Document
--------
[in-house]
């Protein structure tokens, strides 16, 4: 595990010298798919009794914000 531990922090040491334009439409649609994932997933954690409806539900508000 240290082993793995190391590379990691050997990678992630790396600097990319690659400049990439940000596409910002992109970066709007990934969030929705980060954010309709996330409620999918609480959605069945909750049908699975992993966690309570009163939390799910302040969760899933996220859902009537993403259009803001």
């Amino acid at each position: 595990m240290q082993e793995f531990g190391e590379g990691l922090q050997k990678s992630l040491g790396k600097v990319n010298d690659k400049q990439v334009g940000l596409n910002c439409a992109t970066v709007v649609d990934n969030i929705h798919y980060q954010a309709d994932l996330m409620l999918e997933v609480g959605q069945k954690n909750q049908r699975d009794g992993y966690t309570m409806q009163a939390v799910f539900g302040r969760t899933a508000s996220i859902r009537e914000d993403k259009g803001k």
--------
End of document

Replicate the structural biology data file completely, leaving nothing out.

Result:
[in-house]
């Protein structure tokens, strides 16, 4: 595990010298798919009794914000 531990922090040491334009439409649609994932997933954690409806539900508000 240290082993793995190391590379990691050997990678992630790396600097990319690659400049990439940000596409910002992109970066709007990934969030929705980060954010309709996330409620999918609480959605069945909750049908699975992993966690309570009163939390799910302040969760899933996220859902009537993403259009803001």
């Amino acid at each position: 595990m240290q082993e793995f531990g190391e590379g990691l922090q050997k990678s992630l040491g790396k600097v990319n010298d690659k400049q990439v334009g940000l596409n910002c439409a992109t970066v709007v649609d990934n969030i929705h798919y980060q954010a309709d994932l996330m409620l999918e997933v609480g959605q069945k954690n909750q049908r699975d009794g992993y966690t309570m409806q009163a939390v799910f539900g302040r969760t899933a508000s996220i859902r009537e914000d993403k259009g803001k």